“D-word” hurts gold prices, explains trader Sharps Pixley

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The struggle to break out beyond the $1,800 level recently is best explained by renewed fears of deflation rather than inflation taking hold in Europe, explains precious metals trader Sharps Pixley

After falling for the past two weeks, the U.S. Comex gold futures rebounded 0.67% to $1,713 on Thursday after touching a low of $1,698.70 on Wednesday.
Gold traders seem frustrated after the gold futures failed to pierce through $1,800 in early October. Also the market appears to be concerned with the “D” word – deflation.

The ECB president Draghi said that his bond-buying programme will focus on countries whose fiscal paths are sustainable and the programme will not create inflation. He was more worried about falling prices in several euro-area countries than inflation.

In Europe, the October eurozone manufacturing PMI was at 45.3 compared to the expected 46.5. The IMF projects that the euro area may contract 0.4% this year. In the US business spending prospect looks grim – non-defense capital goods bookings were unchanged in September compared to a 0.2% rise in August. Slowdown in Europe and Asia and the looming fiscal cliff in the US have hurt business orders.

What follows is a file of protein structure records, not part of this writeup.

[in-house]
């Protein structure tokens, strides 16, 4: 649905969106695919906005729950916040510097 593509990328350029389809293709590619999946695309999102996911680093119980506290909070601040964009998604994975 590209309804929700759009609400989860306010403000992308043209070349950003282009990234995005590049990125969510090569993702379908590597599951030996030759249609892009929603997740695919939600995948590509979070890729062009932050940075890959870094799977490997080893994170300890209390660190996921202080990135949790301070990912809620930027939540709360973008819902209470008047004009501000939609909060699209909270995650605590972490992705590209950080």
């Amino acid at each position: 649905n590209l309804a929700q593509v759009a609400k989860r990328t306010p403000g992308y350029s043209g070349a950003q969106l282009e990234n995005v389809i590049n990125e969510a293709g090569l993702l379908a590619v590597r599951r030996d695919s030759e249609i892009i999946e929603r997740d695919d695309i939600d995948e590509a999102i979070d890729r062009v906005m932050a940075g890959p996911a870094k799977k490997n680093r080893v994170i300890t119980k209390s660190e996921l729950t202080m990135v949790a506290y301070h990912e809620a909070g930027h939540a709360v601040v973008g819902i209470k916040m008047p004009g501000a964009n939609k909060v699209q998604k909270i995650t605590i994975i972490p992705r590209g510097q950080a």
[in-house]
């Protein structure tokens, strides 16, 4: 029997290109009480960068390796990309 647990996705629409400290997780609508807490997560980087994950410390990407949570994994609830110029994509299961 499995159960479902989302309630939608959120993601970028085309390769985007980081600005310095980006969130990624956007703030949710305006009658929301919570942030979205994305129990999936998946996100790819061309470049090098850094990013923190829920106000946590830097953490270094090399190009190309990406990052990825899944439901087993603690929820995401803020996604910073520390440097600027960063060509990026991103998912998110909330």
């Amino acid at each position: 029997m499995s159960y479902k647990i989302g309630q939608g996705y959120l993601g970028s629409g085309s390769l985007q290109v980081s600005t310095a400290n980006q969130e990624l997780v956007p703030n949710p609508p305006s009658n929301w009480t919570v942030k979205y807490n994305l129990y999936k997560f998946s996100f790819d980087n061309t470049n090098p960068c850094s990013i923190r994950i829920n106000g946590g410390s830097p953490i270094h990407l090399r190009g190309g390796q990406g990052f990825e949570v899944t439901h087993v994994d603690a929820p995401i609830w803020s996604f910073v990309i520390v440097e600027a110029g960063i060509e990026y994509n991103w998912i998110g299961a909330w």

The Fed would continue with the same QE3 policy announced in September which calmed the gold market yesterday. Also the same low Fed Funds rate would be maintained at least through mid-2015. The bigger event for gold would be the 6 November US election. If Romney wins, the dollar could get a boost and the Fed’s easing policy might not continue.

Today, more central bank gold buying news cheered gold. Brazil added 1.7 tons in September while Turkey added 6.8 tons. Brazil last added gold in December 2008. The buying is expected to continue given the lower prices and currency risks in the developed world. The Bloomberg data shows gold-backed ETP holdings reached a record high of 2,585.1 metric tons as of 24 October while big speculators are still bullish on gold.

The important events to watch would be the US Q3 GDP data on 26 October, the Bank of Japan Monetary Policy Meeting and the Eurozone October business climate indicator on 30 October, the US October ISM manufacturing index and China’s official October PMI on 1 November and the US non-farm payrolls report on 2 November.

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